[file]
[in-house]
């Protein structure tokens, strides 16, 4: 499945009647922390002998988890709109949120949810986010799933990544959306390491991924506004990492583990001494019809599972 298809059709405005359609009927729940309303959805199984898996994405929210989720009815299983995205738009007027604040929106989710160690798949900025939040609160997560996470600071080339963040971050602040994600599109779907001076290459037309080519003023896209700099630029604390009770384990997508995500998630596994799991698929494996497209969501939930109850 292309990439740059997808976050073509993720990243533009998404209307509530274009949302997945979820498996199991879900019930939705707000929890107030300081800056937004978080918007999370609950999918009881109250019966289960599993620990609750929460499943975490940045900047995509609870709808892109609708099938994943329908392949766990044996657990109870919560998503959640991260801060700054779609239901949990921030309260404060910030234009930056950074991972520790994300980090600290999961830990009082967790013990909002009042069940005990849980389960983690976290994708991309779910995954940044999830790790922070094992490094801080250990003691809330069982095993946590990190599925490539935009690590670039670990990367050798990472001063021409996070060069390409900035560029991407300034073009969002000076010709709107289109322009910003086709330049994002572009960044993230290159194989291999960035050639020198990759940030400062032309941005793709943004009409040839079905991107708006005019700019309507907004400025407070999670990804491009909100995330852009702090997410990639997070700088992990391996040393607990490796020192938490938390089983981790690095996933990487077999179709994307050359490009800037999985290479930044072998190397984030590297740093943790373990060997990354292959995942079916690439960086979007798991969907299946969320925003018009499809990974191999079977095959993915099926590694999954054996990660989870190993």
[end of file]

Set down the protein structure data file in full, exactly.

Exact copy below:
[in-house]
């Protein structure tokens, strides 16, 4: 499945009647922390002998988890709109949120949810986010799933990544959306390491991924506004990492583990001494019809599972 298809059709405005359609009927729940309303959805199984898996994405929210989720009815299983995205738009007027604040929106989710160690798949900025939040609160997560996470600071080339963040971050602040994600599109779907001076290459037309080519003023896209700099630029604390009770384990997508995500998630596994799991698929494996497209969501939930109850 292309990439740059997808976050073509993720990243533009998404209307509530274009949302997945979820498996199991879900019930939705707000929890107030300081800056937004978080918007999370609950999918009881109250019966289960599993620990609750929460499943975490940045900047995509609870709808892109609708099938994943329908392949766990044996657990109870919560998503959640991260801060700054779609239901949990921030309260404060910030234009930056950074991972520790994300980090600290999961830990009082967790013990909002009042069940005990849980389960983690976290994708991309779910995954940044999830790790922070094992490094801080250990003691809330069982095993946590990190599925490539935009690590670039670990990367050798990472001063021409996070060069390409900035560029991407300034073009969002000076010709709107289109322009910003086709330049994002572009960044993230290159194989291999960035050639020198990759940030400062032309941005793709943004009409040839079905991107708006005019700019309507907004400025407070999670990804491009909100995330852009702090997410990639997070700088992990391996040393607990490796020192938490938390089983981790690095996933990487077999179709994307050359490009800037999985290479930044072998190397984030590297740093943790373990060997990354292959995942079916690439960086979007798991969907299946969320925003018009499809990974191999079977095959993915099926590694999954054996990660989870190993």